There’s no denying that Italy’s best-kept secret is out (Thanks, Rick Steves). After spending a meager 1.5 days in Cinque Terre back in 2014, I knew it was not enough time, and desperately wanted to go back. Luckily, one of my friends/colleagues was right on board, and we spontaneously booked tickets to the five villages via Pisa during one of our long weekends towards the end of May.
Pisa is a charming town!
Unfortunately, everyone and their mom had the same idea, and I found my perfect little Italian getaway bombarded with hoards French and American tourists (really, I didn’t even feel like I was in Italy anymore!) I’m not sure if it was because it was a long weekend or simply because the Euro is at its weakest, but regardless, there were too many tourists. Thankfully, Joe and I were on the same page– escape the crowds without skimping the hiking trails. So, we, along with our new Canadian friend Lea, spent the long weekend hiking the trails less traveled. Although we spent a few hours hiking along the coast, most of our days were spent exploring different, more difficult trails that led further up the hills and into the woods, but still offered the same, if not better, more spectacular views of the sea and the towns. (To give an example, on one of the only open coastal trails, we actually had to WAIT IN LINE because there were so many tourists, but when we hiked some of the more difficult, less-popular trails on our own, we ran into maximum 10 people in about five hours.)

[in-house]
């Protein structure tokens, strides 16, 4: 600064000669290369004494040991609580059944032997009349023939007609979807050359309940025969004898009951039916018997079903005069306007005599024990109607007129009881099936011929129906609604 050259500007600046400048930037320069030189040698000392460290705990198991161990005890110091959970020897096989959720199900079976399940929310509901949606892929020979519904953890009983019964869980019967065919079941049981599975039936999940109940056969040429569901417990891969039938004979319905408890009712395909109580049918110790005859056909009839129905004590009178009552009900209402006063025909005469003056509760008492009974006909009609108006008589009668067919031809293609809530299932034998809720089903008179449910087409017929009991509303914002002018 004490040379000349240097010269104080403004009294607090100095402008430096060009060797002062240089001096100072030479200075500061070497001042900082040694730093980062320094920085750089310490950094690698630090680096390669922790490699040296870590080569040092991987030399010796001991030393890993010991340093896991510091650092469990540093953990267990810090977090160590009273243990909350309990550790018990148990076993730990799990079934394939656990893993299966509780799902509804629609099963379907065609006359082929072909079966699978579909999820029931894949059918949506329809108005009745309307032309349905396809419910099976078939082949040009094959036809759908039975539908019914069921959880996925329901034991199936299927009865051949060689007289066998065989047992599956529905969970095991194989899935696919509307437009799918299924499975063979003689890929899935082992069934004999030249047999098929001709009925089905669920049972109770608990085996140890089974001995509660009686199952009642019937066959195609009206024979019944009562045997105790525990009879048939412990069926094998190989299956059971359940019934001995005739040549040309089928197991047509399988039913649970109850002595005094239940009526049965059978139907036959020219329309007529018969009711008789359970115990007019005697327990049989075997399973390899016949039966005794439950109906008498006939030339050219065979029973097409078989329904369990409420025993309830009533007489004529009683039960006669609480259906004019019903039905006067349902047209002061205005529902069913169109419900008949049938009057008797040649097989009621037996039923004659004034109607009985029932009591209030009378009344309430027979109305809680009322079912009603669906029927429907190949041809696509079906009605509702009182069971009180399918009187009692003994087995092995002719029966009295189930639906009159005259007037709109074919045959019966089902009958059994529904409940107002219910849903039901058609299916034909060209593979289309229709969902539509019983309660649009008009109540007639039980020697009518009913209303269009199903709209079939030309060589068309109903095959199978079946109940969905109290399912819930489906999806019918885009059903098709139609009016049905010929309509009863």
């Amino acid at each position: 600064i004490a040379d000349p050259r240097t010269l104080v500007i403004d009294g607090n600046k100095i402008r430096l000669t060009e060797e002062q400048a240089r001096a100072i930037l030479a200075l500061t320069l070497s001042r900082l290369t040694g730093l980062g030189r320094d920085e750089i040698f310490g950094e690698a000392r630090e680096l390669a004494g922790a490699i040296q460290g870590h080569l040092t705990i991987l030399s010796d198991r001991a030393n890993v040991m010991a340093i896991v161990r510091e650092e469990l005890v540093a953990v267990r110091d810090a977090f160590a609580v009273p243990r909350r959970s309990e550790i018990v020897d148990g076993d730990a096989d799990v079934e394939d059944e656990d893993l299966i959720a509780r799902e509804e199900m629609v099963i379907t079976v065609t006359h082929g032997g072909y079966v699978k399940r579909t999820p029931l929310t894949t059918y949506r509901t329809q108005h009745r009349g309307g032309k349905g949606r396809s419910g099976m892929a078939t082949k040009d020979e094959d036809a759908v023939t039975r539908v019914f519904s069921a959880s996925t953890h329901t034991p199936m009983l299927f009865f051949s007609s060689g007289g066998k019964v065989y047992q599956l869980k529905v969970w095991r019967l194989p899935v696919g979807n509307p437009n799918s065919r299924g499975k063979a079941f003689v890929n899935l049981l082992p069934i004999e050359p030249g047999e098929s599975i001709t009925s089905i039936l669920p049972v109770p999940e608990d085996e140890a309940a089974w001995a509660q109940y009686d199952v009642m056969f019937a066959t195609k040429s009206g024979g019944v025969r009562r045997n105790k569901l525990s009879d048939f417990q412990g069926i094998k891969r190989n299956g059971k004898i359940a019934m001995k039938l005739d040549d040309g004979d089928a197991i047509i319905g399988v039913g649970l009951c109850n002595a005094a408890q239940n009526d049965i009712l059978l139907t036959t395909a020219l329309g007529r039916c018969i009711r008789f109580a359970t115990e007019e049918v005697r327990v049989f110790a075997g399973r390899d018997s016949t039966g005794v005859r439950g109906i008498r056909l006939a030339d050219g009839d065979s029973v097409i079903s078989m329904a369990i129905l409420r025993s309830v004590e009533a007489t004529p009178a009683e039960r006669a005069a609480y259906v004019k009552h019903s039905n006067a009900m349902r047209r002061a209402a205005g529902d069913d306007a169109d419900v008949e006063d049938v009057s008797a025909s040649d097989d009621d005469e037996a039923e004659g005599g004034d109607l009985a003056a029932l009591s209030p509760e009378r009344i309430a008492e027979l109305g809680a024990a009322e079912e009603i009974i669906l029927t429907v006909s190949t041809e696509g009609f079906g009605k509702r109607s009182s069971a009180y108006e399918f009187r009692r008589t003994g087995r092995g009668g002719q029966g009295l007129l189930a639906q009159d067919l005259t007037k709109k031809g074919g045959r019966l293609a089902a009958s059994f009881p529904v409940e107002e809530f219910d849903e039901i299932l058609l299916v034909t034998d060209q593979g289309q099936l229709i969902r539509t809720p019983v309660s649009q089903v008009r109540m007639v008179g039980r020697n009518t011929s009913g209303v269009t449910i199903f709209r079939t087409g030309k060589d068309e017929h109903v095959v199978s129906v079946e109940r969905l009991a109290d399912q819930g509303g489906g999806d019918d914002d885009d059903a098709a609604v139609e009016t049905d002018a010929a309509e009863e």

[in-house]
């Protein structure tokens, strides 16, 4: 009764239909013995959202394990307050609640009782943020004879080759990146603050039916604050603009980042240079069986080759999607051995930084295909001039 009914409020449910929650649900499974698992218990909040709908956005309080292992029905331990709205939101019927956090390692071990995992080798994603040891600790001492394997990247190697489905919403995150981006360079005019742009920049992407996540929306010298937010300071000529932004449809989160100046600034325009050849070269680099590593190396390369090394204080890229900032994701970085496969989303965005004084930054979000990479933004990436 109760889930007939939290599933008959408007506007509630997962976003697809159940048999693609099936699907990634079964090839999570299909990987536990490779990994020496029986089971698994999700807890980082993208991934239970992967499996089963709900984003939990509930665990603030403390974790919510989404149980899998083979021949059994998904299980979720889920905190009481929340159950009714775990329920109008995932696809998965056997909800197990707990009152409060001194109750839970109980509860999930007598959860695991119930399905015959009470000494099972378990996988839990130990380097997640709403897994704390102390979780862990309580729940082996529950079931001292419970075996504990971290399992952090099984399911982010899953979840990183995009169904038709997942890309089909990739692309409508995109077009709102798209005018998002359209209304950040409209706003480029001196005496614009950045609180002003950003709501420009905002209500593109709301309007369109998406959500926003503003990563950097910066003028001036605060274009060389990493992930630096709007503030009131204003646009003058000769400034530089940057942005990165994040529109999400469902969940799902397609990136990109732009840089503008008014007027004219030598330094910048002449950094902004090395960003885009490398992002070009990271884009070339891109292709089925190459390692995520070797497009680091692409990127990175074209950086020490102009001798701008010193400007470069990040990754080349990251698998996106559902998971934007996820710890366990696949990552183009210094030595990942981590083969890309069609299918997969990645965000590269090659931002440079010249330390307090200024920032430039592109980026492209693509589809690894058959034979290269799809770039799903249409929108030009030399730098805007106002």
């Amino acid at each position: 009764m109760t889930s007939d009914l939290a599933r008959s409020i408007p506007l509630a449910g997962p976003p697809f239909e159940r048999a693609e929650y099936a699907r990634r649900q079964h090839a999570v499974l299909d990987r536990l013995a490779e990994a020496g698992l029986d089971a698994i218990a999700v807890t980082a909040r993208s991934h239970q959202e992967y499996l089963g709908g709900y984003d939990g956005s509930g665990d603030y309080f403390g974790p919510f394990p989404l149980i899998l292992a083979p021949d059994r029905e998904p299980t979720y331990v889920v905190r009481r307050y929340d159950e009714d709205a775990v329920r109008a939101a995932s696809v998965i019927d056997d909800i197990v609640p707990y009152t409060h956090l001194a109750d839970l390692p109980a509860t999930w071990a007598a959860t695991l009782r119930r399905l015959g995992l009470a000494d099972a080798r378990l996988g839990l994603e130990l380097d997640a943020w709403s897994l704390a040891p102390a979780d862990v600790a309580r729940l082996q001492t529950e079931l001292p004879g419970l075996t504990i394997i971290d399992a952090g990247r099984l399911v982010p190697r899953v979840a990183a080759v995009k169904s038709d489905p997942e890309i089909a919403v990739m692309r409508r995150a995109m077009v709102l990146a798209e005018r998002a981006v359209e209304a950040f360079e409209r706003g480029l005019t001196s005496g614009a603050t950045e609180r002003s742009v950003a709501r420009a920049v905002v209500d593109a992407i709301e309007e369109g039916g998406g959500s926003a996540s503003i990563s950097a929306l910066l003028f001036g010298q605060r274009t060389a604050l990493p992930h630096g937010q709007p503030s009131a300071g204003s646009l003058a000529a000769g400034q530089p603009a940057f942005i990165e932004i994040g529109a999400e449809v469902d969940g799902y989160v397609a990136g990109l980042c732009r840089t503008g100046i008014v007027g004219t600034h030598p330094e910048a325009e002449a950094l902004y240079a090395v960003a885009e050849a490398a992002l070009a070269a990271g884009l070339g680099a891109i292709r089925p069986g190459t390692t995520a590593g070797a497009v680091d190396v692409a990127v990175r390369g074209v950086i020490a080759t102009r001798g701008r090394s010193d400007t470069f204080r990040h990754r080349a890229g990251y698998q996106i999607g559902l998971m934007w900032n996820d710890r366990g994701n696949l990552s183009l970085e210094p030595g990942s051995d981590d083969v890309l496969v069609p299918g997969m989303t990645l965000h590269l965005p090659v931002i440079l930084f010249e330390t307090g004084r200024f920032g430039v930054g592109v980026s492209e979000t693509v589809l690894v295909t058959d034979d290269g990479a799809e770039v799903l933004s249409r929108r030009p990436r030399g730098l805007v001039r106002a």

Cinque Terre is starting to become overrun, but there are still ways to make it authentic. Besides sticking to off the beaten path trails, we ate most of our meals from the local shops, stopped by the local Lemon Festival, and tried to use our limited Italian to communicate. I found that even a simple Buongiorno made all the difference. We spent our evenings chilling on the port with Italian wine and cheese in Riomaggiore (which felt significantly less crowded), enjoying the sunsets and the sounds of the waves lapping up against the buildings.
Have you ever been to Cinque Terre, or an overcrowded destination? How did you make it more authentic?